Jakarta. Indonesia is gearing up preparation to start importing cattle from Mexico as negotiation on a similar deal with its neighbor and largest cattle supplier Australia remains in limbo.
Australia is demanding that Indonesia loosen an import restriction that requires imported cattle to weigh at least 350 kilogram and be 30 months old when it arrives in the archipelago.
The requirement limits cattle options that Australia can supply to Indonesia. Indonesia has asked in return that Australia cut the price of its cattle by one Australian dollar (70 US cents) per kilogram.
“Adjusting the requirement would make it easier to import from Australia. If Australia can commit [to the price cut], we will relax the requirement,” I Ketut Diarmita, the director general of husbandry and animal health at Ministry of Agriculture said on Monday (09/01).
Trade Minister Eggartiasto Lukita had said earlier that he has been in intense communication with his Australian counterpart to close the deal.
Mexico offers another option
In the meantime, the ministry is also communicating with Mexico to realize an import of 4,000 cattle from the Central American country as soon as next month.
“We have issued a recommendation for the deal a while ago and the Ministry of Trade seems to be on board with the plan. This will secure supply of beef at least until Idul Fitri,” Ketut said.
Indonesia will have to rely on imports to meet 40 percent of its demand for beef this year, which is estimated to top out at 720,225 metric tons, according to the Ministry of Agriculture.
Local farmers can only supply 2.57 million cattle to the market, or equal to 437,300 metric tons of beef, the ministry said.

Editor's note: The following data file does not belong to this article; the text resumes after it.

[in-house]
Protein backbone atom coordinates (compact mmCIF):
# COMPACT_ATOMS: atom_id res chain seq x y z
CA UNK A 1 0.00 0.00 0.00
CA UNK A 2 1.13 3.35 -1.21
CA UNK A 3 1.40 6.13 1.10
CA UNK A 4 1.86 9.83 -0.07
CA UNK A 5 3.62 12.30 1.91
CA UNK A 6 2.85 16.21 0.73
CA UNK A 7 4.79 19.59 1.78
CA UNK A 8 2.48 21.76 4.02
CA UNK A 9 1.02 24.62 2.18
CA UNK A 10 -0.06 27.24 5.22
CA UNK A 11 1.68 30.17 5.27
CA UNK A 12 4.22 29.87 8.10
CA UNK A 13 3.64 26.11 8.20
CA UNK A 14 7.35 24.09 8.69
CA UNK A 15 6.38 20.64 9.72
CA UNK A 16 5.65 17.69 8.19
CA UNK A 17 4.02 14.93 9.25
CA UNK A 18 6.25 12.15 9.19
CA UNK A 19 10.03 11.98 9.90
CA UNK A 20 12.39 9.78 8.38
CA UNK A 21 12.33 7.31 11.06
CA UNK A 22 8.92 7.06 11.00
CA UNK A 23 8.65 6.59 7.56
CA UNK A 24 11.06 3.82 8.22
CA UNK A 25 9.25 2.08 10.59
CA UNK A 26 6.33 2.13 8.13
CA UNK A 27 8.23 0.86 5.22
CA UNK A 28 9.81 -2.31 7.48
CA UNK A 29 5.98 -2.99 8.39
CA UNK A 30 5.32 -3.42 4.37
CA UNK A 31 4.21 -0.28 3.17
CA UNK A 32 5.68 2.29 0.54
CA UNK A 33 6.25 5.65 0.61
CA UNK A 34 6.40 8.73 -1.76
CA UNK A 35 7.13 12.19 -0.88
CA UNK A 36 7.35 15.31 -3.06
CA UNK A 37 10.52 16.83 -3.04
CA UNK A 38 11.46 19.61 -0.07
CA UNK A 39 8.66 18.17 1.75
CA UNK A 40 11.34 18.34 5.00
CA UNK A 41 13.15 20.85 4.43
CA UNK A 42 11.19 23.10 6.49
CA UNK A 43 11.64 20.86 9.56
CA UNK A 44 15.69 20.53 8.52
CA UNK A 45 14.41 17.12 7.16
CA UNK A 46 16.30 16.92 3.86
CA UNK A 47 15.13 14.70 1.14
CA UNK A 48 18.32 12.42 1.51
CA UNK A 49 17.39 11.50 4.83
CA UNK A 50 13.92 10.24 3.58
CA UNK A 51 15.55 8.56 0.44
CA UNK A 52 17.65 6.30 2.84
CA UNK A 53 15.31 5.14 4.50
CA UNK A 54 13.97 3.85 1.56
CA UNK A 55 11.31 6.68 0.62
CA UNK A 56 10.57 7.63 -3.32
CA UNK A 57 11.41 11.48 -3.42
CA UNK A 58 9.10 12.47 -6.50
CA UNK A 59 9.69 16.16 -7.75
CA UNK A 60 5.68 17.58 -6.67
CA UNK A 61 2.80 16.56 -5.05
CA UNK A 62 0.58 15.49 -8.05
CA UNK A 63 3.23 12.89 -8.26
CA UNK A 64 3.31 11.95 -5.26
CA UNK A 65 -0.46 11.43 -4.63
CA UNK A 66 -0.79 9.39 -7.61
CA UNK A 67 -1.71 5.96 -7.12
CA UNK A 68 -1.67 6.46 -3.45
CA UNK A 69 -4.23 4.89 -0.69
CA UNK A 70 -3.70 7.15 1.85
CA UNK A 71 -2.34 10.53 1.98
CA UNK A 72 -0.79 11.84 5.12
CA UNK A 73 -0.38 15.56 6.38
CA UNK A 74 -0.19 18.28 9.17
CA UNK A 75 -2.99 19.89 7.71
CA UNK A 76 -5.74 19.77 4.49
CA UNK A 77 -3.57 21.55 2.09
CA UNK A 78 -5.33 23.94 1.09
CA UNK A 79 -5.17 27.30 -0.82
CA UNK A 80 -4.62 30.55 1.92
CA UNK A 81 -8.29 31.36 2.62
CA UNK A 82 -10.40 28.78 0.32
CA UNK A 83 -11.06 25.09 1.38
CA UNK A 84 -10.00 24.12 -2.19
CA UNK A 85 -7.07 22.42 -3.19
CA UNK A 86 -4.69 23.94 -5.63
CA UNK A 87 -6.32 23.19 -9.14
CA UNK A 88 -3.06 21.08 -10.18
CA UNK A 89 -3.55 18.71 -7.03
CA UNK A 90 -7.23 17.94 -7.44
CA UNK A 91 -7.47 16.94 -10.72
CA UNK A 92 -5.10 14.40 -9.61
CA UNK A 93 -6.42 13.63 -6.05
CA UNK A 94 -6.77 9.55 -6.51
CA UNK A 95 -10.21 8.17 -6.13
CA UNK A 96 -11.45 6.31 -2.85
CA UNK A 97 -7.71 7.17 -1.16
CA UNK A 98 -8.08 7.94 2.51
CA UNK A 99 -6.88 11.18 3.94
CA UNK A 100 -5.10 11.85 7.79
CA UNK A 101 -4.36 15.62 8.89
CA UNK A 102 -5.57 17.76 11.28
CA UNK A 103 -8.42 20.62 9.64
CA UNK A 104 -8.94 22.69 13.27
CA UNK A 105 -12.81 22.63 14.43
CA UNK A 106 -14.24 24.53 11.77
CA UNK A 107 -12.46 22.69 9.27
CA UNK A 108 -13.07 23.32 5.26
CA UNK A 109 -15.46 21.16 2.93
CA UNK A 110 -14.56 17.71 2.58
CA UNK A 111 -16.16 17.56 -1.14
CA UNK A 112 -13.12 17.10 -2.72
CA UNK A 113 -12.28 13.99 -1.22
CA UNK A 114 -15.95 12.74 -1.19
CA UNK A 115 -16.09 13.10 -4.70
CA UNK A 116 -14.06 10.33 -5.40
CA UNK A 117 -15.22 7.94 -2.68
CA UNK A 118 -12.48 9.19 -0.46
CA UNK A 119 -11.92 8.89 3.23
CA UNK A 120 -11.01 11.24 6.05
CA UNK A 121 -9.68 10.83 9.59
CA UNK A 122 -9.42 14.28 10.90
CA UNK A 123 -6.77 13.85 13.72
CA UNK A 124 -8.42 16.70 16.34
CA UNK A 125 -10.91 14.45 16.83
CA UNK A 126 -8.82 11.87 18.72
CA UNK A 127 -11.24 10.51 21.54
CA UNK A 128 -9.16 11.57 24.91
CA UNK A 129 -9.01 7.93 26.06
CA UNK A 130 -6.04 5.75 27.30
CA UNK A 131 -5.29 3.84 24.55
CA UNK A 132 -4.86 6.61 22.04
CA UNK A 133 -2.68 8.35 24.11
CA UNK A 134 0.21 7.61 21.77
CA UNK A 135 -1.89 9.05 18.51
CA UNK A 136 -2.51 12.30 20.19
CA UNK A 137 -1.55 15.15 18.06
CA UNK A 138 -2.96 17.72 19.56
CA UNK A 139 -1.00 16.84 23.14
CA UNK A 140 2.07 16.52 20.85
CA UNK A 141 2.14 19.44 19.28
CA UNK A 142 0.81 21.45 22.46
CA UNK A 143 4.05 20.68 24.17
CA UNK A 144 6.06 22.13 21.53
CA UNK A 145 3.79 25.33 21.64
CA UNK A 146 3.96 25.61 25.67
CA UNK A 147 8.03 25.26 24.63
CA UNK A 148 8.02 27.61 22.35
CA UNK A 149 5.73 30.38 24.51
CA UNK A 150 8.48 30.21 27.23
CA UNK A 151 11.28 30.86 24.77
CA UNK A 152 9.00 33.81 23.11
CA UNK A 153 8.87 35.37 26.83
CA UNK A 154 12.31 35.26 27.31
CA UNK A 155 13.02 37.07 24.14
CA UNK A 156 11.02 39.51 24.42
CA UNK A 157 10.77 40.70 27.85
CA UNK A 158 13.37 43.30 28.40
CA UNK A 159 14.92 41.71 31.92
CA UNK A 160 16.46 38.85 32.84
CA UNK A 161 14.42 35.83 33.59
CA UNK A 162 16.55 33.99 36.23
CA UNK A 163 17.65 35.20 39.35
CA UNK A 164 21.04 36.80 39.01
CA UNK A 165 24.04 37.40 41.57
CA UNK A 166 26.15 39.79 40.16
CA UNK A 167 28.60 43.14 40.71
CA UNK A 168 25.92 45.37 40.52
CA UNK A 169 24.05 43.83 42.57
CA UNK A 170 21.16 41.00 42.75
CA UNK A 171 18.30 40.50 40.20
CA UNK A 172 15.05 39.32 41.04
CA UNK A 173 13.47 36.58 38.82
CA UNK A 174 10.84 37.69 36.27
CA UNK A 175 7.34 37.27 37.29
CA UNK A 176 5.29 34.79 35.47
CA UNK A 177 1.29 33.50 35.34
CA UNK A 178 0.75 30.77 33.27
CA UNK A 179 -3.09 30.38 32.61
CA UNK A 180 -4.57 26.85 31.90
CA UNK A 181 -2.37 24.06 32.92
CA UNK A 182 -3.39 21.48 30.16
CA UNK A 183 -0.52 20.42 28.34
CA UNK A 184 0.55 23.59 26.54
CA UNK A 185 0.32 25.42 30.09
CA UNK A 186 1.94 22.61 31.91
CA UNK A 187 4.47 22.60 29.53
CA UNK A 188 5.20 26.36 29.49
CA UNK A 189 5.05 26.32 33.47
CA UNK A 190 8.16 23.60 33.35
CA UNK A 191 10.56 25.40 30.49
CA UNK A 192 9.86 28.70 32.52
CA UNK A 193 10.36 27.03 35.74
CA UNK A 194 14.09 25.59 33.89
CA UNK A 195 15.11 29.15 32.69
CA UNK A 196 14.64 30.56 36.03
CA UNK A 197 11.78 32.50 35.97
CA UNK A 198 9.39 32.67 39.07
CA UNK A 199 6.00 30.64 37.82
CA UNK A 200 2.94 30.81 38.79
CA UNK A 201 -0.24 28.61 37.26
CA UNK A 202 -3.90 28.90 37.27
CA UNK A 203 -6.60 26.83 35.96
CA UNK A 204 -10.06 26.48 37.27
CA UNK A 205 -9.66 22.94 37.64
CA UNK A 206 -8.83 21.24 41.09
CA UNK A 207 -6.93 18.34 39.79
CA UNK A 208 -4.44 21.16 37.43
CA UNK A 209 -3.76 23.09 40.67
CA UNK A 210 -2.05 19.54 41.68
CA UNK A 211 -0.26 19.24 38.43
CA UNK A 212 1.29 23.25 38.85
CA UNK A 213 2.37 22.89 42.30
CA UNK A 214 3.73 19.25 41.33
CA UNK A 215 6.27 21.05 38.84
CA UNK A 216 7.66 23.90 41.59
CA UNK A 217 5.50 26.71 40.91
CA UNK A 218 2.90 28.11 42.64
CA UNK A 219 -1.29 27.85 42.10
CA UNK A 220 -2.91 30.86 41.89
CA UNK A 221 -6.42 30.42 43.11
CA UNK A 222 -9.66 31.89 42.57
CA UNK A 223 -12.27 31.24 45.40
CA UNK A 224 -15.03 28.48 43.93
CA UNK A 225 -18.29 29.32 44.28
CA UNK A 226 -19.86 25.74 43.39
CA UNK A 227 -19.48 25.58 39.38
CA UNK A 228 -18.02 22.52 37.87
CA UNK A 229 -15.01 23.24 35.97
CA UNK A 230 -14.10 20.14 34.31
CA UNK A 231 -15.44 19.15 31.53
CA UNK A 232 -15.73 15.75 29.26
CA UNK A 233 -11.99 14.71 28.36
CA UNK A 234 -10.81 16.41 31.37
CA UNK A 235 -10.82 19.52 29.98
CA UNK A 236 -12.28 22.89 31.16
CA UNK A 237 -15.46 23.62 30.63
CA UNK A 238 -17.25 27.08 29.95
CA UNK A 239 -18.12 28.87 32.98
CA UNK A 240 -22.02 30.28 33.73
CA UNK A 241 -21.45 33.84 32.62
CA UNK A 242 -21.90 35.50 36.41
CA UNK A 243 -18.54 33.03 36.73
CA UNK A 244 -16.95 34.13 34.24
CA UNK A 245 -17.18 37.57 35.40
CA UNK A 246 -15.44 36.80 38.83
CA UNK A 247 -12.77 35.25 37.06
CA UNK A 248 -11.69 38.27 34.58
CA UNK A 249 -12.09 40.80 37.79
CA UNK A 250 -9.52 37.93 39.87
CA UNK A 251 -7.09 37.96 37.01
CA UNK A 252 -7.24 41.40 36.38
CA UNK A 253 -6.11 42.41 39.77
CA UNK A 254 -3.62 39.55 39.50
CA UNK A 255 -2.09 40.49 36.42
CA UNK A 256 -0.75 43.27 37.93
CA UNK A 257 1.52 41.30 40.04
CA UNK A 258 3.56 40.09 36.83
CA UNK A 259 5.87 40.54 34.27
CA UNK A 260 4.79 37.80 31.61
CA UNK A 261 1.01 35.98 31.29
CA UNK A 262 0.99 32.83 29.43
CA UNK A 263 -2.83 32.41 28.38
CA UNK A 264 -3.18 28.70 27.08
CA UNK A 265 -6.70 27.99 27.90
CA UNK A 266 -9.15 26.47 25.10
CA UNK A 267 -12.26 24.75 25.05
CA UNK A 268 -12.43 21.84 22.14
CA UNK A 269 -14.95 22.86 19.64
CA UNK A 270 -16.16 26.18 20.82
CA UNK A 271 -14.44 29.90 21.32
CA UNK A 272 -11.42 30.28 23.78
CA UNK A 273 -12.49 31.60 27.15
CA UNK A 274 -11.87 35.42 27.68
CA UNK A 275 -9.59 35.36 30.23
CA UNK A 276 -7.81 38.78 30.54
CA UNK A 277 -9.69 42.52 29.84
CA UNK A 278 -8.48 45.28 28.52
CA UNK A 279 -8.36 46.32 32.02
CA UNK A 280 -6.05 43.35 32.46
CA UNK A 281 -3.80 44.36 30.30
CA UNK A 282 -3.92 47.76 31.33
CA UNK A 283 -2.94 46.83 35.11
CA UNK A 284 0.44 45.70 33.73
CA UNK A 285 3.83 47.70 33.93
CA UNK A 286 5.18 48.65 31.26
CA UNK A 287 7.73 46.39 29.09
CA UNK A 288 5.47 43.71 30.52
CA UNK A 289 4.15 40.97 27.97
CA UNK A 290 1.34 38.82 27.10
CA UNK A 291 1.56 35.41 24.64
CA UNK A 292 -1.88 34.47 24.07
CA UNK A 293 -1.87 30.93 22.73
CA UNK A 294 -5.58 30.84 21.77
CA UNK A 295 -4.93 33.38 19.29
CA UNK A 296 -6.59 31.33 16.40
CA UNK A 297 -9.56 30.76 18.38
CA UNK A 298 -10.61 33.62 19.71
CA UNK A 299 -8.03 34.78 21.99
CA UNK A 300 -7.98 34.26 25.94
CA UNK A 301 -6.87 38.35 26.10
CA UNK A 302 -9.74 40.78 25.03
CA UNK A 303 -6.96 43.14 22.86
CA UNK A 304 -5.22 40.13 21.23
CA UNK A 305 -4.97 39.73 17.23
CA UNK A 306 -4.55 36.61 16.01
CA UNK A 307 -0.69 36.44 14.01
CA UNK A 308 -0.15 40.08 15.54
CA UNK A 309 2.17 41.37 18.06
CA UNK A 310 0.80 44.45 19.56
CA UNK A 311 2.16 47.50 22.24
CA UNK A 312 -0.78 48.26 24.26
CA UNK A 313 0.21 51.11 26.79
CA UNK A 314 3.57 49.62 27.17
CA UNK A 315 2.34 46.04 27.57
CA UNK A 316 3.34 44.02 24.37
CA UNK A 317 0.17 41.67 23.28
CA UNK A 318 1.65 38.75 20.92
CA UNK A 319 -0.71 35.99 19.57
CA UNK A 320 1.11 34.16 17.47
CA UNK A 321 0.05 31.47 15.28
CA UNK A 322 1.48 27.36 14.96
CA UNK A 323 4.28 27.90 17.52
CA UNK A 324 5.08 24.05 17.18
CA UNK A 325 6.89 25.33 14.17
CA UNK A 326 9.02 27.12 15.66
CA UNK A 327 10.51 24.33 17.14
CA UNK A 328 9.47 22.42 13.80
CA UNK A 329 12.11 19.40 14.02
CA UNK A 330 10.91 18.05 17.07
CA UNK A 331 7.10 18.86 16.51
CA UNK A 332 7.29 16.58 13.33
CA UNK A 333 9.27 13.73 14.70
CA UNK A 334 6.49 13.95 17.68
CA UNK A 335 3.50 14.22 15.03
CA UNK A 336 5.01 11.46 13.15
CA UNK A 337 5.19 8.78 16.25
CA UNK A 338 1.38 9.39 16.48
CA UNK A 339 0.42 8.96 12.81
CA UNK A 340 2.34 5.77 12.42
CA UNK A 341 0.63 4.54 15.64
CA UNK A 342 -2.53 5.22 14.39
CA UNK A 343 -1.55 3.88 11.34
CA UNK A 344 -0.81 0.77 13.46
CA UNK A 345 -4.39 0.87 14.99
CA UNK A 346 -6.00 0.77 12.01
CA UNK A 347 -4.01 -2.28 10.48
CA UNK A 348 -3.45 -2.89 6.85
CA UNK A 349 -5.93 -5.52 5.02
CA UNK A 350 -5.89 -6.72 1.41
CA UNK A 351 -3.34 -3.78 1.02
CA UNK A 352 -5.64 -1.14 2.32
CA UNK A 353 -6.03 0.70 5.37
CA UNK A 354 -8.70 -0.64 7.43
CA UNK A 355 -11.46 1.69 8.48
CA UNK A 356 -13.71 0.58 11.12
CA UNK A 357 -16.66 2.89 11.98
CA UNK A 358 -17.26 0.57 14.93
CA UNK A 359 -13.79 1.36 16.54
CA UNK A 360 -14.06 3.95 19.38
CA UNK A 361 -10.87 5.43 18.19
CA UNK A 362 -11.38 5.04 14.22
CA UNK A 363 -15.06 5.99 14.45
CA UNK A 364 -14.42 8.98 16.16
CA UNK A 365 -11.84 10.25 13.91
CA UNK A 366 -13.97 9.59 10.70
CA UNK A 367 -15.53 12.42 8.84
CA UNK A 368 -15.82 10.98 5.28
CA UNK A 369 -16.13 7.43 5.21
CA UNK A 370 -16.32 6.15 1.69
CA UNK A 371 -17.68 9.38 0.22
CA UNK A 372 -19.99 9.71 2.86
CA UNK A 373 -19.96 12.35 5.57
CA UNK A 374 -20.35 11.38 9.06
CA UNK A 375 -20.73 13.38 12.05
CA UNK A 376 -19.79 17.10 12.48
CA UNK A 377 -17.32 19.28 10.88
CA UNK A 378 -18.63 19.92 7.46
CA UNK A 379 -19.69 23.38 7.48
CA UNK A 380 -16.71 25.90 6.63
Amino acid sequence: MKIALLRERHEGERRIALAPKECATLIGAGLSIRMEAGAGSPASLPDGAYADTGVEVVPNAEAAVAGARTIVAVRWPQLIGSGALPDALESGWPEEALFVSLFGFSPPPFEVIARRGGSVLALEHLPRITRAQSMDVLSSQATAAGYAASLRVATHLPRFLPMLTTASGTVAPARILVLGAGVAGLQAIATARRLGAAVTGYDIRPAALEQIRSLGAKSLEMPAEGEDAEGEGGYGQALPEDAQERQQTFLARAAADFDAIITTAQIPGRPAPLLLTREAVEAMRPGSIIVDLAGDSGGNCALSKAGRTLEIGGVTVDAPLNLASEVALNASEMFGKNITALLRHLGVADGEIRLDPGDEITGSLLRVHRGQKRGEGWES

According to the ministry’s projection, Indonesia will import a total of 707,313 cattle and 141,463 metric tons of beef this year.
Australia contributes more than 80 percent of Indonesia’s cattle imports thanks to its proximity, which makes shipping cheaper than importing from other countries.
Indonesia is Australia’s biggest cattle and beef export market, accounting for a half of the country’s $5.6 billion a year beef trade.
But the Indonesian government started to source cattle from other countries like Brazil and India last year to reduce its dependence on Australian supply.
Ketut said Indonesia should import 300,000 cattle in January-March this year to make sure there would be enough supply when demand peaks in May and June, when the country celebrates the Islamic fasting month of Ramadhan and Idul Fitri.
“We have contacted the importers to make sure they’re ready,” Ketut said.
The government dropped its quota system for cattle import last year, giving businesses more opportunity to bid for import permits as long as they make a commitment to bring in one cattle for breeding for every five cattle for slaughter.